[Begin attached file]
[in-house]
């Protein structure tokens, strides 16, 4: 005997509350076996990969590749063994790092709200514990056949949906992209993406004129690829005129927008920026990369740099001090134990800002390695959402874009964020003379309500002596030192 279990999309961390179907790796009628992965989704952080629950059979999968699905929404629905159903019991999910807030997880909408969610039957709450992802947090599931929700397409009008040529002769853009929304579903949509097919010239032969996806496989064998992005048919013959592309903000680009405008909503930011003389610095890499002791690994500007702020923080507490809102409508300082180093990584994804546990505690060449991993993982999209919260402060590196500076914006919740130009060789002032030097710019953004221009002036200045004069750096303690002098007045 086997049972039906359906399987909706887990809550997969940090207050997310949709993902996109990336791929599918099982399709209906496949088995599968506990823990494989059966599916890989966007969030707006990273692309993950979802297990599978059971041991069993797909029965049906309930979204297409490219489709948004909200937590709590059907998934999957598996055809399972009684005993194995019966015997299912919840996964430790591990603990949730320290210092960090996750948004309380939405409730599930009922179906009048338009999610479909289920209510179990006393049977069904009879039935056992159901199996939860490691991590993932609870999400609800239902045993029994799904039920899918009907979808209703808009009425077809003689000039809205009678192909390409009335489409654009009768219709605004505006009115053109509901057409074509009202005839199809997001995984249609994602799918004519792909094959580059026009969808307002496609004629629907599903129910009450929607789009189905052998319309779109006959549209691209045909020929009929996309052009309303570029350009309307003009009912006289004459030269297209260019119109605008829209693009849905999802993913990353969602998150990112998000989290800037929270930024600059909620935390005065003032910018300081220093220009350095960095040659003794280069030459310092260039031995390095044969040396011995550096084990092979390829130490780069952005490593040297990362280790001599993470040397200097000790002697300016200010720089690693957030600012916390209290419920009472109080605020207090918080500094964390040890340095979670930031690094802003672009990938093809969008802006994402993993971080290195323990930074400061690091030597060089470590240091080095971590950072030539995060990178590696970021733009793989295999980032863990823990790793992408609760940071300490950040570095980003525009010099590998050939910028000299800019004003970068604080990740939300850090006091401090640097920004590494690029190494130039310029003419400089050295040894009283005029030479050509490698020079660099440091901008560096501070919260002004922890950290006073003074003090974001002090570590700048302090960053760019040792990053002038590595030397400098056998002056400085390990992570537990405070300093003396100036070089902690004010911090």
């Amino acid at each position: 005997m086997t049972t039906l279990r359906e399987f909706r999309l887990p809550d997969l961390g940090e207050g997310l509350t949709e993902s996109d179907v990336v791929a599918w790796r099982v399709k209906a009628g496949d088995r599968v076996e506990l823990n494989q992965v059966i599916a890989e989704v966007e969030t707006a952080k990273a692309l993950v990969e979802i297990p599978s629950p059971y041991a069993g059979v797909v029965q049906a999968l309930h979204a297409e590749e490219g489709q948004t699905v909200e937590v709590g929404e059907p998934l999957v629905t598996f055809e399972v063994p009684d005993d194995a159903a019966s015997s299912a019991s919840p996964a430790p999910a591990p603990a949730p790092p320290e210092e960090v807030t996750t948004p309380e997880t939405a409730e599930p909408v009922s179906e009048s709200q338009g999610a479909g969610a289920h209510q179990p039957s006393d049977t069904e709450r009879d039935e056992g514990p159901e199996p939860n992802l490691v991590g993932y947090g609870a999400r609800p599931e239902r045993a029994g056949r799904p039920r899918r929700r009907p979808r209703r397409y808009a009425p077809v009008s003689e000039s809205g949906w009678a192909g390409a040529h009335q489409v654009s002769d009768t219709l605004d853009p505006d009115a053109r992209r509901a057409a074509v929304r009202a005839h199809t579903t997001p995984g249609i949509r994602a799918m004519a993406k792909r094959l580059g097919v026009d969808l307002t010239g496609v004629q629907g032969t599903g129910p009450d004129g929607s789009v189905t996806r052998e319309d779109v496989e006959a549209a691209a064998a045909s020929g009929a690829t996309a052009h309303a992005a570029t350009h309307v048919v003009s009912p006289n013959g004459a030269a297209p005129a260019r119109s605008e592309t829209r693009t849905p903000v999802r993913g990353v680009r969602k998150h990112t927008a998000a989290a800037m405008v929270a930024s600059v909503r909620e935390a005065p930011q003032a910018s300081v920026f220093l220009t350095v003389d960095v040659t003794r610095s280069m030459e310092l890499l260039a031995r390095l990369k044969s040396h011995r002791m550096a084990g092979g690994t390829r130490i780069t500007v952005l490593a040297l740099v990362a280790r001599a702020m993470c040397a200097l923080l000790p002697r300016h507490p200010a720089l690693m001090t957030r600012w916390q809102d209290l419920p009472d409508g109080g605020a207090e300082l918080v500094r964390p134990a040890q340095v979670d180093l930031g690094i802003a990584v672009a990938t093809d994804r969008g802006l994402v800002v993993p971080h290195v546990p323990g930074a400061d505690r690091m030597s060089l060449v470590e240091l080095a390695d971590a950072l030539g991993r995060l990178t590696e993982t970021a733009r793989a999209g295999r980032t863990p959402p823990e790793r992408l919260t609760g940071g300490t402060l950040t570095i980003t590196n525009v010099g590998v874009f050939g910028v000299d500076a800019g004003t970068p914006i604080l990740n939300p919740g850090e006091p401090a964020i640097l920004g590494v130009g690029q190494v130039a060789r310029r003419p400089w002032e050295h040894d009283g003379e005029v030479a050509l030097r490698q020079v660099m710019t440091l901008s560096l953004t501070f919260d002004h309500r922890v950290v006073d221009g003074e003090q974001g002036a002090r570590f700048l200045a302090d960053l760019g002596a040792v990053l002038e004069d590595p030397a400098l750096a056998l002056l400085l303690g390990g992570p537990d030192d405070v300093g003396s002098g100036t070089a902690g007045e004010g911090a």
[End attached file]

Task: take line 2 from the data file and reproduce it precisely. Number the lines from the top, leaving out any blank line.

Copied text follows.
């Protein structure tokens, strides 16, 4: 005997509350076996990969590749063994790092709200514990056949949906992209993406004129690829005129927008920026990369740099001090134990800002390695959402874009964020003379309500002596030192 279990999309961390179907790796009628992965989704952080629950059979999968699905929404629905159903019991999910807030997880909408969610039957709450992802947090599931929700397409009008040529002769853009929304579903949509097919010239032969996806496989064998992005048919013959592309903000680009405008909503930011003389610095890499002791690994500007702020923080507490809102409508300082180093990584994804546990505690060449991993993982999209919260402060590196500076914006919740130009060789002032030097710019953004221009002036200045004069750096303690002098007045 086997049972039906359906399987909706887990809550997969940090207050997310949709993902996109990336791929599918099982399709209906496949088995599968506990823990494989059966599916890989966007969030707006990273692309993950979802297990599978059971041991069993797909029965049906309930979204297409490219489709948004909200937590709590059907998934999957598996055809399972009684005993194995019966015997299912919840996964430790591990603990949730320290210092960090996750948004309380939405409730599930009922179906009048338009999610479909289920209510179990006393049977069904009879039935056992159901199996939860490691991590993932609870999400609800239902045993029994799904039920899918009907979808209703808009009425077809003689000039809205009678192909390409009335489409654009009768219709605004505006009115053109509901057409074509009202005839199809997001995984249609994602799918004519792909094959580059026009969808307002496609004629629907599903129910009450929607789009189905052998319309779109006959549209691209045909020929009929996309052009309303570029350009309307003009009912006289004459030269297209260019119109605008829209693009849905999802993913990353969602998150990112998000989290800037929270930024600059909620935390005065003032910018300081220093220009350095960095040659003794280069030459310092260039031995390095044969040396011995550096084990092979390829130490780069952005490593040297990362280790001599993470040397200097000790002697300016200010720089690693957030600012916390209290419920009472109080605020207090918080500094964390040890340095979670930031690094802003672009990938093809969008802006994402993993971080290195323990930074400061690091030597060089470590240091080095971590950072030539995060990178590696970021733009793989295999980032863990823990790793992408609760940071300490950040570095980003525009010099590998050939910028000299800019004003970068604080990740939300850090006091401090640097920004590494690029190494130039310029003419400089050295040894009283005029030479050509490698020079660099440091901008560096501070919260002004922890950290006073003074003090974001002090570590700048302090960053760019040792990053002038590595030397400098056998002056400085390990992570537990405070300093003396100036070089902690004010911090």